A perspective from Oregon’s mid-Willamette Valley

For now, city’s stuck with an empty bank

Written April 25th, 2022 by Hasso Hering

The future of this corner, the vacant and city-owned former Wells Fargo branch at First and Broadalbin, remains uncertain.

The Albany Revitalization Agency, also known as the city council, met Monday to hear about the collapse of the plan to have Gerding Builders redevelop the former downtown branch of the Wells Fargo Bank. Council members thanked Gerding for its efforts but offered no ideas on what to do next.

As reported here last week, the Gerding company found that because of massive inflation in construction costs it could not go through with turning the building into a four-story apartment house with commercial uses on the ground floor. This despite $2.9 million in promised financial aid from CARA, the downtown uban renewal district.

The city bought the empty bank in 2019 for $1.5 million, hoping to find someone to develop the property into something to help downtown thrive.

Nobody has remembered, or at least mentioned lately, that 11 years ago CARA paid for a downtown “retail refinement” plan that had a definite recommendation for what to do with the Wells Fargo branch.

The city should acquire the property and tear it down, the study said in 2011, and turn it into something called Albany Plaza.

The report called the five blocks of First Avenue from Calapooia Street to Lyon Street a “retail hot spot.” Of the proposed Albany Plaza, it said, “At the heart of the retail hot spot, this paved multi-use space supports activities all day and into the evening.”

At Monday’s council/ARA meeting, councilors agreed to call the CARA advisory board together to reconsider the Wells Fargo site. (The board is comprised of the council and seven others.) Matilda Novak pushed for an earlier date, but the majority agreed with the staff not to hold the meeting until mid-June.

Seth Sherry, the city’s economic development manager, said it would take him a while to come up with options for the board to consider.

This is not the only empty bank building downtown. The former U.S. Bank at Second and Ellsworth also is vacant, but at least the county still sends annual tax bills to the bank headquarters in Minneapolis. And the tax for this year, north of $20,000, is fully paid. (hh)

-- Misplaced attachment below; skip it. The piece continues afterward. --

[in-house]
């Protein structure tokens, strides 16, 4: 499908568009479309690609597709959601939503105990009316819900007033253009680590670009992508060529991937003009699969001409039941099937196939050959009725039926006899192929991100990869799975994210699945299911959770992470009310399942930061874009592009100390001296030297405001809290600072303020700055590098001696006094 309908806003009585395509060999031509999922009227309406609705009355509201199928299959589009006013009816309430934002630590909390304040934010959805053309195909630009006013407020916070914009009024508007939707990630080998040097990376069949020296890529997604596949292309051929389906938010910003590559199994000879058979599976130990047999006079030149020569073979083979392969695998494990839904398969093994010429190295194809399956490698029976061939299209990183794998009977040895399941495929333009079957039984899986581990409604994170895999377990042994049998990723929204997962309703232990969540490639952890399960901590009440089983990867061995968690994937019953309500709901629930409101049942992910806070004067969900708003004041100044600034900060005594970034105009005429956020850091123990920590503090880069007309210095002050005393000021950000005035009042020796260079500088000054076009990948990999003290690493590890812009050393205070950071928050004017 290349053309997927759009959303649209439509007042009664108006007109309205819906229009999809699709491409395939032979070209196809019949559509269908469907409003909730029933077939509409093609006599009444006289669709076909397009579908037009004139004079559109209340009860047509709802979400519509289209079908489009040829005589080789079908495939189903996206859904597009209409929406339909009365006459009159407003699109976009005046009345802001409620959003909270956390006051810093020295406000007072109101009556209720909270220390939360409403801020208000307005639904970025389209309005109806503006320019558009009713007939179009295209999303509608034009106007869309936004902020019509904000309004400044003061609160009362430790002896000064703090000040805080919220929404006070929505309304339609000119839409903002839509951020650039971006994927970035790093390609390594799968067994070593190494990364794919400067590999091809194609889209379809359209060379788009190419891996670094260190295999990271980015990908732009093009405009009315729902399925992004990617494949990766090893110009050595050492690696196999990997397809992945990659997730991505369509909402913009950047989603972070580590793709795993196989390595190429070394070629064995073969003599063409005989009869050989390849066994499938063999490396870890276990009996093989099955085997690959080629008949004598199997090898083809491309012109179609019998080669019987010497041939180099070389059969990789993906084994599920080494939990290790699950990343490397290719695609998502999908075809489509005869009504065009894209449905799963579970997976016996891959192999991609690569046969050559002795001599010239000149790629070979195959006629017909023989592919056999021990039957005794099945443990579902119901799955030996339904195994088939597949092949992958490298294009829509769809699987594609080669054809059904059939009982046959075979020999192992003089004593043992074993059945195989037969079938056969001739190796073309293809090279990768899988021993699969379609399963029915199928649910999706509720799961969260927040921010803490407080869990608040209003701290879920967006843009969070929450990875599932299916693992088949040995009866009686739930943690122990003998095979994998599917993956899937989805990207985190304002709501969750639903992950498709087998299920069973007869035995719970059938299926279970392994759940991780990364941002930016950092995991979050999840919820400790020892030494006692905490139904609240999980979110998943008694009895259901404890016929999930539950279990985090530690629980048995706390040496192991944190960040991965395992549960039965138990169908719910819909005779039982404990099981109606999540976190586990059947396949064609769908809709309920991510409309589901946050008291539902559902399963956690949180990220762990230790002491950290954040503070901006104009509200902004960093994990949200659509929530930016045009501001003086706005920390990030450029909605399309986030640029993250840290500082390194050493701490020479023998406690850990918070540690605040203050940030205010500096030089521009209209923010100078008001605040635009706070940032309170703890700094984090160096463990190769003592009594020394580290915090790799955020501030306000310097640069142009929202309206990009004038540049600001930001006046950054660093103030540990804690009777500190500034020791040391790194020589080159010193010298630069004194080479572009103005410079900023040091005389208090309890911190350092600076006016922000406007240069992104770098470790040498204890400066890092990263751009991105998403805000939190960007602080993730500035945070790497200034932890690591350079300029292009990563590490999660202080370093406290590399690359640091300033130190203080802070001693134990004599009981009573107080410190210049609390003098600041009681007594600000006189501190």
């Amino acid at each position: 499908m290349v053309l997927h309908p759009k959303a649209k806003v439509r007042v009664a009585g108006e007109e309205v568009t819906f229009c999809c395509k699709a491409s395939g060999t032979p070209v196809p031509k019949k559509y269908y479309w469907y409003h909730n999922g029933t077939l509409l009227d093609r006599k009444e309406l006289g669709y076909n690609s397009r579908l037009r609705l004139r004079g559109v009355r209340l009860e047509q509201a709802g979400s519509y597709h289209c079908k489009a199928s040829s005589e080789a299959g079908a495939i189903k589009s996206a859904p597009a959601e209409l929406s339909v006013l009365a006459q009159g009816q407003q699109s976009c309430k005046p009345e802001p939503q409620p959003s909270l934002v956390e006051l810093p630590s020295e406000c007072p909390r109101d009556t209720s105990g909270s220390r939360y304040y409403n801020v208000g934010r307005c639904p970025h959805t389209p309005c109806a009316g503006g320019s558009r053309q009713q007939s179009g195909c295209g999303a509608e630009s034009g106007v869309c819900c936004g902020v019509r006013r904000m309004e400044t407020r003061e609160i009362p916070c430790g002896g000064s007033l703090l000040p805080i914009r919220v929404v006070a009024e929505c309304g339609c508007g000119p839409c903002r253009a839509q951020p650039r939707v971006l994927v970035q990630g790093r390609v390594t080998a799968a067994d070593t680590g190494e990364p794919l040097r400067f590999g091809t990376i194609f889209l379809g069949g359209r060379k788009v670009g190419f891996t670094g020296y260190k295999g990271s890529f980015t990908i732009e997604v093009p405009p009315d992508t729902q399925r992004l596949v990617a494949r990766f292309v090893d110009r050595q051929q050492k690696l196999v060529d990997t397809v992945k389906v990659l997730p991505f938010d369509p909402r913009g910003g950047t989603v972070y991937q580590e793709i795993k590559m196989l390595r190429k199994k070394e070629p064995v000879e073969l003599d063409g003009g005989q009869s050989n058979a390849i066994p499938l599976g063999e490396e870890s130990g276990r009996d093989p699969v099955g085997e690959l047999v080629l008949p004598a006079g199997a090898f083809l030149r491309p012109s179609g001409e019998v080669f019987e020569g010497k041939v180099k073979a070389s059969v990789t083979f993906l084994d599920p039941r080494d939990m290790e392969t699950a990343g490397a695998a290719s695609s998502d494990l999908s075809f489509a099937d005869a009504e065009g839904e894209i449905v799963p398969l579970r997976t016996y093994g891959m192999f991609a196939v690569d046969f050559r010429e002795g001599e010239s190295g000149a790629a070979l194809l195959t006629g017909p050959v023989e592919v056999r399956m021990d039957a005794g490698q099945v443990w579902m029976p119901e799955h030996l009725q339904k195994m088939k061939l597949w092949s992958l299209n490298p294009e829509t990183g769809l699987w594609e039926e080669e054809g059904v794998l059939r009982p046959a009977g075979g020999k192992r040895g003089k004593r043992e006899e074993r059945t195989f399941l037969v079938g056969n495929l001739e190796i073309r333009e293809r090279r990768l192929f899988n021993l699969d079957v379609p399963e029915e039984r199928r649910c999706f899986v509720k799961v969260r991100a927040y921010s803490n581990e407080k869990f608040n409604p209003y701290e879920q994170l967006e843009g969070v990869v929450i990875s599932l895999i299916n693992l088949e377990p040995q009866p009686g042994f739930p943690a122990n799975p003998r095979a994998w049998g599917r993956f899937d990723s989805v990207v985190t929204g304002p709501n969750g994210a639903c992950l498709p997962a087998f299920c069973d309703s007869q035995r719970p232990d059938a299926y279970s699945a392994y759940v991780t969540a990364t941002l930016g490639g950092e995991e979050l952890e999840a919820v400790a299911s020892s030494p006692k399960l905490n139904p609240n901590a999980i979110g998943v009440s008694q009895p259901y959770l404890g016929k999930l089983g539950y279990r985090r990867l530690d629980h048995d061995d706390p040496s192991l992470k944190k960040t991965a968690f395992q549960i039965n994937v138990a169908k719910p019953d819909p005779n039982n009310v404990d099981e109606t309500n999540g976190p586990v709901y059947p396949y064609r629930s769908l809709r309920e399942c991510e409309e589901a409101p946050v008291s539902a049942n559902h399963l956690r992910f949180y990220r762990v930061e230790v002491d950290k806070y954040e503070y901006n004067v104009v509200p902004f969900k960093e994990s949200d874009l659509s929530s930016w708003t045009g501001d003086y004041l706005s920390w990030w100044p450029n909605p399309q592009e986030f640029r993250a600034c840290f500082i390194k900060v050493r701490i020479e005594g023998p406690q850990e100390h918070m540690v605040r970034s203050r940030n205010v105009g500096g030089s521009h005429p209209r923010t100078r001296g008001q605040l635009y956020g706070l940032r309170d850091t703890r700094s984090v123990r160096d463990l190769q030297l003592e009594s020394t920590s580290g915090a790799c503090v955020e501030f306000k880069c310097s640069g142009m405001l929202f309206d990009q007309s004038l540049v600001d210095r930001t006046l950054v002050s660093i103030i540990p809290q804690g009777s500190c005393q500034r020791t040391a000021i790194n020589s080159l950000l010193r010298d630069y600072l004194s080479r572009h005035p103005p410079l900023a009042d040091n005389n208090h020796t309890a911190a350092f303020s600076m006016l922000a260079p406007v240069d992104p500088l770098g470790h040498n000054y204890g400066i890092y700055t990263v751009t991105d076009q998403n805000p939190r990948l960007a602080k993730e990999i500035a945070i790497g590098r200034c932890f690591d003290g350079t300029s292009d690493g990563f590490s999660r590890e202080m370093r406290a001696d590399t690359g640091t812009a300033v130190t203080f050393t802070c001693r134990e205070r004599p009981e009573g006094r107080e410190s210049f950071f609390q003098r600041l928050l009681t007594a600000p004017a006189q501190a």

10 responses to “For now, city’s stuck with an empty bank”

  1. Gordon L. Shadle says:

    CARA is “stuck” in a mess of their own making.

    They’ve been on this Wells Fargo high for the past 3 or 4 years. But clearly not enough “free” money was put on the table.

    And then the crony capitalists started bailing out.

    So now CARA is back to square one. The stinking carcass still hangs around the necks of property taxpayers.

    Perhaps the city council should take CARA out of the picture and instead directly negotiate with the county commissioners.

    The County won’t provide a roof top bar for councilors to drink at, but it may offer the best opportunity to redeem the city from this curse.

  2. Jennifer Dee says:

    I ‘d rather have that building turn into an apartment building, than cut down the trees at a park and make hub housing, or waste resources and make another building, at a park.

  3. Mac says:

    Would be interesting to see how much and how many plans and studies have been paid for just to be disregarded.

  4. centrist says:

    I’m an engineer, just not civil/structural. However, the Es at the industrial site shared insights that helped move things forward faster. Being oncall for out of speciality questions, that made for quieter times.
    With that disclaimer, it’s most likely that this building was built to support its own roof, not additional structure. Unless the site design uses the roof for a low-load patio, the building is a teardown.

    • Hasso Hering says:

      The building used to have four or five floors of offices and other spaces. The top floors were removed in the 1970s. The foundation and walls were built to hold a much bigger load.

  5. Kass says:

    What about turning it into a wedding venue or something of that sort to be rented out for big events. Could even build a roof too area since it use to bear more weight.

  6. Joe Friday says:

    Wonder if the higher construction costs, have any thing to do with the Democrats sales tax on businesses? The same business tax that killed Bi-Marts pharmacy’s.

  7. James Engel says:

    WOW…what a great place for an inner city “homeless” shelter. The Council could show their concern for those rag-a-muffins & give them refuge. OR, a great place for a winter Farmers Market. CARA’s chickens are coming home to roost. AND…we taxpayers are paying the interest!!!!….

  8. Rich Kellum says:

    Not to be snarky, but I voted against this thing, advocating for a sale to the County, they could always go to the County and ask them if they would buy it……. Hate to say I told you so……….. no I guess I do not hate to say it…

  9. Ronald says:

    Tear it down and use it for additional parking and EV chargers so people could walk around downtown to take care of business or enjoyment


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